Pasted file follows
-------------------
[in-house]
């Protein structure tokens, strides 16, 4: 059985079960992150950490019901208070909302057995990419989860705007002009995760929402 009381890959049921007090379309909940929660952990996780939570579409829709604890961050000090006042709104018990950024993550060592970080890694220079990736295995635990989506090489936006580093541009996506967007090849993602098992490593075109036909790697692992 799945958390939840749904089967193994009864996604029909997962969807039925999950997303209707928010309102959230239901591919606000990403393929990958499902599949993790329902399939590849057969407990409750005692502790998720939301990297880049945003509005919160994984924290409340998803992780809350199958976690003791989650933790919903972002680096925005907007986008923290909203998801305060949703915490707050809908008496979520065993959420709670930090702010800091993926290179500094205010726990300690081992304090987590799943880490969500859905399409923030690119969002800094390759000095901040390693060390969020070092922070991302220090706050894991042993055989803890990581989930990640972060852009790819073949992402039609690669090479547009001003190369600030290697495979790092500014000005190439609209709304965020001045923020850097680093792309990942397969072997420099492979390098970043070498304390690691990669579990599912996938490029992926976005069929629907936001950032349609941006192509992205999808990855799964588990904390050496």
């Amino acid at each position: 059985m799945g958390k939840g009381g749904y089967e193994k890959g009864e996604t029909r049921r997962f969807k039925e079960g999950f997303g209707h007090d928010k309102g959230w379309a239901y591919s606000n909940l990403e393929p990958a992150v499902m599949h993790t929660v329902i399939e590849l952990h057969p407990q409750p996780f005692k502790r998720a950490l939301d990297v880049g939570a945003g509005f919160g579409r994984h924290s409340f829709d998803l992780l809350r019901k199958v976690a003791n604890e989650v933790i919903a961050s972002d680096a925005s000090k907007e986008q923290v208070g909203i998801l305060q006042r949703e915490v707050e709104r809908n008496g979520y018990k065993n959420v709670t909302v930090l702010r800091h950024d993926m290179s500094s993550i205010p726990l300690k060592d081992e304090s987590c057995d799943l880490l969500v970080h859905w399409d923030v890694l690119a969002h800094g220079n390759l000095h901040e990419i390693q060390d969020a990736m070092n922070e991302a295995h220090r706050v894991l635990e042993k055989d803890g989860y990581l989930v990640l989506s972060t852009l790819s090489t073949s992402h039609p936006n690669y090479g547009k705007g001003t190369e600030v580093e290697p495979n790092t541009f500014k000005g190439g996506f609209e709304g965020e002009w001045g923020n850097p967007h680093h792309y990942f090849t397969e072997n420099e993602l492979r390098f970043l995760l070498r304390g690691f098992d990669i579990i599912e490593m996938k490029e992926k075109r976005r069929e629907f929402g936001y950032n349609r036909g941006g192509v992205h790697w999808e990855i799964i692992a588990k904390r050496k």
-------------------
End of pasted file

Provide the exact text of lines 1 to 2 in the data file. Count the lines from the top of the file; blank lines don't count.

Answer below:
[in-house]
């Protein structure tokens, strides 16, 4: 059985079960992150950490019901208070909302057995990419989860705007002009995760929402 009381890959049921007090379309909940929660952990996780939570579409829709604890961050000090006042709104018990950024993550060592970080890694220079990736295995635990989506090489936006580093541009996506967007090849993602098992490593075109036909790697692992 799945958390939840749904089967193994009864996604029909997962969807039925999950997303209707928010309102959230239901591919606000990403393929990958499902599949993790329902399939590849057969407990409750005692502790998720939301990297880049945003509005919160994984924290409340998803992780809350199958976690003791989650933790919903972002680096925005907007986008923290909203998801305060949703915490707050809908008496979520065993959420709670930090702010800091993926290179500094205010726990300690081992304090987590799943880490969500859905399409923030690119969002800094390759000095901040390693060390969020070092922070991302220090706050894991042993055989803890990581989930990640972060852009790819073949992402039609690669090479547009001003190369600030290697495979790092500014000005190439609209709304965020001045923020850097680093792309990942397969072997420099492979390098970043070498304390690691990669579990599912996938490029992926976005069929629907936001950032349609941006192509992205999808990855799964588990904390050496």